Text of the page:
U.S. Senators Lamar Alexander (R-TN), Richard Burr (R-NC), Johnny Isakson (R-GA) and Mark Kirk (R-IL) -- all members of the Senate Health, Education, Labor, and Pensions Committee – recently introduced a series of education bills to “fix” No Child Left Behind. The legislation would end some of the federal mandates that decide which schools and teachers are succeeding or failing while maintaining No Child Left Behind requirements for reporting student performance in reading, math, and science.

The legislation would address what the senators said were major problems with the law by giving states and local school districts greater flexibility to:

  • Improve state accountability systems;
  • Improve teacher and principal professional development programs;
  • Consolidate federal education programs to give state and local education leaders more freedom in meeting local needs; and,
  • Expand the number of charter schools.

The four bills are summarized as follows:

The Elementary and Secondary Education Amendments Act of 2011 (S. 1571), introduced by Senators Isakson and Alexander, would establish a national “college- and career-readiness” goal with accountability systems developed by states without interference by the federal government on state standards or assessments. It would eliminate the Washington-based Adequate Yearly Progress system and ask states to identify their lowest-performing five percent of schools. It also allows states to establish their own teacher licensure and certification requirements; maintains public reporting requirements; and, dramatically simplifies the Title 1 State plans to reduce paperwork and federal interference.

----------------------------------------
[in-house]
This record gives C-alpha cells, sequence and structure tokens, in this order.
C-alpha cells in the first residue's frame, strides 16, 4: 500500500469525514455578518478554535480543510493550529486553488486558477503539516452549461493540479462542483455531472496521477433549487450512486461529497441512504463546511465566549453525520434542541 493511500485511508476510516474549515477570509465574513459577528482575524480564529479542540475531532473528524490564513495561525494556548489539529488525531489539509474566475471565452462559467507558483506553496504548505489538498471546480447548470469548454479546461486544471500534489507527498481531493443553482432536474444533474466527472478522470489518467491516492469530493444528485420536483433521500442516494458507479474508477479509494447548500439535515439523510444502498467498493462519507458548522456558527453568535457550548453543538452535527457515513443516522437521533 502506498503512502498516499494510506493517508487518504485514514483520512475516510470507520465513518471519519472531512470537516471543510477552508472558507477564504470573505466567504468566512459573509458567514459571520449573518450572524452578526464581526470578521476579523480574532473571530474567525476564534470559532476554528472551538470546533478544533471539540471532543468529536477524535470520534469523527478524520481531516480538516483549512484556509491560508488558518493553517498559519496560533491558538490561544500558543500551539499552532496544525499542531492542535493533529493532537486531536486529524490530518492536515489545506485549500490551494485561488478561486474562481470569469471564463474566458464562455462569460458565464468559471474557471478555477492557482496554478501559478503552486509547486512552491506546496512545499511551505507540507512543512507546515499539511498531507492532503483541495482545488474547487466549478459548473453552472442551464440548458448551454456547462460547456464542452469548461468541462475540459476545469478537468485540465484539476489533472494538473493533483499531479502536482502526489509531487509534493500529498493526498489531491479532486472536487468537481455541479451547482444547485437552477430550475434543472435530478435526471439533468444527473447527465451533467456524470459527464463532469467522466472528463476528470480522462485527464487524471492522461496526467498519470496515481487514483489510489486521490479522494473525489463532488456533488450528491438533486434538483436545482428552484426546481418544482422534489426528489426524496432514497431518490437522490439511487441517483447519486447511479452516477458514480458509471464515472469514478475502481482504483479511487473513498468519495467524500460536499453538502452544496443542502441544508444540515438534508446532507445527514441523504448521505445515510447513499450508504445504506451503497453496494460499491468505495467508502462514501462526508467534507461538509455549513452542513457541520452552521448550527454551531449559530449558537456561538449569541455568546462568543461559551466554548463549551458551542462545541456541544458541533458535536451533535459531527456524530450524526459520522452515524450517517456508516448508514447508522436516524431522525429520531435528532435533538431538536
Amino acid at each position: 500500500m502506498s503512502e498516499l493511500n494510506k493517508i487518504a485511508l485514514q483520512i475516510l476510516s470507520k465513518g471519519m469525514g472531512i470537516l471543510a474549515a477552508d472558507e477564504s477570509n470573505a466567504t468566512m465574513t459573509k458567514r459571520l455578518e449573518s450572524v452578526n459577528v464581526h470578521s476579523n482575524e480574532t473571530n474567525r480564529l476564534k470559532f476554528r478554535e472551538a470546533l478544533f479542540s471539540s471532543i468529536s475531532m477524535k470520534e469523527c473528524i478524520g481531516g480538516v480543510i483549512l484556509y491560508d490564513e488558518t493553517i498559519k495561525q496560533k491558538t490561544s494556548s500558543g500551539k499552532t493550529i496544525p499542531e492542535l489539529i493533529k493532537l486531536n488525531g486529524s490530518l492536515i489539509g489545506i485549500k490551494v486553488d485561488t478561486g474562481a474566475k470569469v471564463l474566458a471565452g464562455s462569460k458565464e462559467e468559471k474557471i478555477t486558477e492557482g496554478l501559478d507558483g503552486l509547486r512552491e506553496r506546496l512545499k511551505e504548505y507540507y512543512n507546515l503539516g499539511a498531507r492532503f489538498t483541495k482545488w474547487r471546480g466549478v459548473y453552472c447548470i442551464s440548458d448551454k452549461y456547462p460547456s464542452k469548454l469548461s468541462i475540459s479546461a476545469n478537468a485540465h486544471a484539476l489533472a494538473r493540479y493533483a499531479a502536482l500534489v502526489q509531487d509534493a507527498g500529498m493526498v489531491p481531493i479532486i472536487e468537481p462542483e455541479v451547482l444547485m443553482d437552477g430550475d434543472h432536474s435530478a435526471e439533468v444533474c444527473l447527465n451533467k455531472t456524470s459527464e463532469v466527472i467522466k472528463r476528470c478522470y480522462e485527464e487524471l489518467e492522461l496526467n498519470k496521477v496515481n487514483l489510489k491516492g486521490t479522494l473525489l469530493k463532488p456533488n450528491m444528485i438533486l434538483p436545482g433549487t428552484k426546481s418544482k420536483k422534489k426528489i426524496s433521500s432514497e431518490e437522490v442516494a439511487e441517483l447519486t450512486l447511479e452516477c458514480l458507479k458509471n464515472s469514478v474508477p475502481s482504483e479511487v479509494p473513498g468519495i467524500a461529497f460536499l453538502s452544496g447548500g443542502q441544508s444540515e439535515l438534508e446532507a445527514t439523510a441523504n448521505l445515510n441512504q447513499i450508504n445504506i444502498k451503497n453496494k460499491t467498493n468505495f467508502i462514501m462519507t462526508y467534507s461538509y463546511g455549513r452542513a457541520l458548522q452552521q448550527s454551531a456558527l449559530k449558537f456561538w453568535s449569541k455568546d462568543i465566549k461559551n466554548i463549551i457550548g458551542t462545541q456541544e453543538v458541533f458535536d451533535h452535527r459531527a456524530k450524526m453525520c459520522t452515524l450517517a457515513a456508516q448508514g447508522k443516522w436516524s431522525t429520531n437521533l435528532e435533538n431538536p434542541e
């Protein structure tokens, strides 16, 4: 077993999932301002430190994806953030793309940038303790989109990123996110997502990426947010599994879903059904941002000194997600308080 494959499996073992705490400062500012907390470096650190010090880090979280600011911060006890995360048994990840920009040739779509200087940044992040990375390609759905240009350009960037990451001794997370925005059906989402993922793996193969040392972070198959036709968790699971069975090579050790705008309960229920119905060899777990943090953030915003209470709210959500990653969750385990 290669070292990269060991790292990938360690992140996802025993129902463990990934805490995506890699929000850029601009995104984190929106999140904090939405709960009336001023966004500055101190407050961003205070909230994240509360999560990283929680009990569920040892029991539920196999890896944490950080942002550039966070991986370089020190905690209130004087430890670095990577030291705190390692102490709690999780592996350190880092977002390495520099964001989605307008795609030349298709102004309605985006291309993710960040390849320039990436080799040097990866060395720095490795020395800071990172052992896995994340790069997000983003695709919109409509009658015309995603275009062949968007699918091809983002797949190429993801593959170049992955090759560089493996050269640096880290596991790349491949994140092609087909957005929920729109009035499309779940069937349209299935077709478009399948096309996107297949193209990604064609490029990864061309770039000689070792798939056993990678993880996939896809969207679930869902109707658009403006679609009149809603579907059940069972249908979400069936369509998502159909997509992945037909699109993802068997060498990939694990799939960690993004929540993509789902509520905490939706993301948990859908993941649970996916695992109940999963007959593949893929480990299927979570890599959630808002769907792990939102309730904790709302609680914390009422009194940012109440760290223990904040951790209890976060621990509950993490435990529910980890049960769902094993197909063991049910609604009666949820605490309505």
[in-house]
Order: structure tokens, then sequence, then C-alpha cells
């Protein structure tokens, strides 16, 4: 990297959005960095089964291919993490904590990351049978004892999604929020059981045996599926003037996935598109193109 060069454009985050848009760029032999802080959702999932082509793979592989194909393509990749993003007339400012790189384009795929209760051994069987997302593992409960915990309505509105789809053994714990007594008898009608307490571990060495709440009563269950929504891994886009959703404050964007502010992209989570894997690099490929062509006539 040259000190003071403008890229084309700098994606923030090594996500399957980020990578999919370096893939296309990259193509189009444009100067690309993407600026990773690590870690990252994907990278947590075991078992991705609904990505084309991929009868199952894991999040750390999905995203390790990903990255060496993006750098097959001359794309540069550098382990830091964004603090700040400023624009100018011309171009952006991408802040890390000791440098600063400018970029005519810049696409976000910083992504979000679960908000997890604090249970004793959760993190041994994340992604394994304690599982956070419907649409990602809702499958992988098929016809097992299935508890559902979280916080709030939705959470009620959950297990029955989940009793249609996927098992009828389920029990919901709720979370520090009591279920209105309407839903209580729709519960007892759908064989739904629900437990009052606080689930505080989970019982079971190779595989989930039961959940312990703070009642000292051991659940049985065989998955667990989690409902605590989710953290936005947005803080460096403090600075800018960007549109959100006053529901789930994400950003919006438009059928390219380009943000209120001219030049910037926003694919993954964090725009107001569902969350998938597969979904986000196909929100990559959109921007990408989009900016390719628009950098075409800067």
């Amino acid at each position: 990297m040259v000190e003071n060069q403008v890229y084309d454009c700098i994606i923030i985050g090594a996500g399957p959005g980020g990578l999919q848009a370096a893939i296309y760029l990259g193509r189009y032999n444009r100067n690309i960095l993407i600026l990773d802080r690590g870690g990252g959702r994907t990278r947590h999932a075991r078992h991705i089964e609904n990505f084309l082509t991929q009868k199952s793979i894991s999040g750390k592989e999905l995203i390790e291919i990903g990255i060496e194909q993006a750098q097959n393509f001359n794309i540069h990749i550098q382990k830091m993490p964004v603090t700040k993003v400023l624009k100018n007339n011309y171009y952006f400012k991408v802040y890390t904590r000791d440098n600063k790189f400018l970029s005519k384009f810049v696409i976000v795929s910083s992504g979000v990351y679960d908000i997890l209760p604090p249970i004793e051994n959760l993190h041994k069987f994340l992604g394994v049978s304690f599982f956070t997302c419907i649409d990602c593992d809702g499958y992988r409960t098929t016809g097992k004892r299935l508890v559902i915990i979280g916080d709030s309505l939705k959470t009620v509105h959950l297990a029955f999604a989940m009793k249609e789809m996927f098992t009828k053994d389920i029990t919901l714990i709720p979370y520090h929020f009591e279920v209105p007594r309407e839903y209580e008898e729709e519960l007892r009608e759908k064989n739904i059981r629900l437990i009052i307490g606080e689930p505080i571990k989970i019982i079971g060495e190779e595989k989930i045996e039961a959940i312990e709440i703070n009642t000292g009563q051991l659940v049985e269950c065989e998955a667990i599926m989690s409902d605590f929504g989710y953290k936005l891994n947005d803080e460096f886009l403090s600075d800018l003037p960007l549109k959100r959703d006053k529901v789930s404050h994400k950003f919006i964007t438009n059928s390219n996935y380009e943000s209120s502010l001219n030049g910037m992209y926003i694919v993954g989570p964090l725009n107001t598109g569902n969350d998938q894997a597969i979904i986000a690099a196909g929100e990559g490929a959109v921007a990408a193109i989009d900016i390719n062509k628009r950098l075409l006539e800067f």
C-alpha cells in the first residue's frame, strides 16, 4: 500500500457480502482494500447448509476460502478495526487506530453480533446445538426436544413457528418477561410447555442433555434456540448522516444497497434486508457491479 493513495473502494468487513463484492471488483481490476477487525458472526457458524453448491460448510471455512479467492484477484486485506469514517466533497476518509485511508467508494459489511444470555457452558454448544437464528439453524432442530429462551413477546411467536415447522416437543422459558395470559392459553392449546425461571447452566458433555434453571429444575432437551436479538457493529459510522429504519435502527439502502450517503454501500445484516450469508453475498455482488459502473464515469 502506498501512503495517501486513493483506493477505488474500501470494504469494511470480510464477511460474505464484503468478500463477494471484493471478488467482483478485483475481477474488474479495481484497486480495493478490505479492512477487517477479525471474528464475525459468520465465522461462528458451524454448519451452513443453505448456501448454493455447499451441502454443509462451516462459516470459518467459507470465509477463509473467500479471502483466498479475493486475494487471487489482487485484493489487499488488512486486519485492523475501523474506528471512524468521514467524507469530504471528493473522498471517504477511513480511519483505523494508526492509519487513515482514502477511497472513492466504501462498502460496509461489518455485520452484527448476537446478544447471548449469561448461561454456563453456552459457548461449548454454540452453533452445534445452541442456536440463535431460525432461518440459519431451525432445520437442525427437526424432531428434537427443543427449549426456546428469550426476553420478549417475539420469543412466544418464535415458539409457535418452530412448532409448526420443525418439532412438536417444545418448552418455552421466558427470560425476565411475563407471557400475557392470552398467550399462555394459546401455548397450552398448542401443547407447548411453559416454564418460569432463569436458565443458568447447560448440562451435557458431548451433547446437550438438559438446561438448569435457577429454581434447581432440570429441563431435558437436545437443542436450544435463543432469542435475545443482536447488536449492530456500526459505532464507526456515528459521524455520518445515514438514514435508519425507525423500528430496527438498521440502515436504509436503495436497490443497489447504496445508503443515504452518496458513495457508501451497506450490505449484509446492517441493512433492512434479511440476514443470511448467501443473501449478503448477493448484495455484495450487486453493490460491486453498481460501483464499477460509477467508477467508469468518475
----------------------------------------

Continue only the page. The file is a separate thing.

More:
The Teacher and Principal Improvement Act of 2011 (S. 1567), introduced by Senators Alexander and Isakson, would help states and local school districts prepare, train, and recruit effective teachers and principals to improve student achievement. States and local school districts would be allowed to develop their own teacher and principal evaluation systems, as well as their own needs assessments to better pinpoint professional development for teachers and principals. It would maintain strong reporting requirements to empower parents and the community. It would also authorize the Teacher Incentive Fund to allow states and school districts to compete to find ways to pay teachers and principals more for teaching well and reduce paperwork through simplified Title II State plans.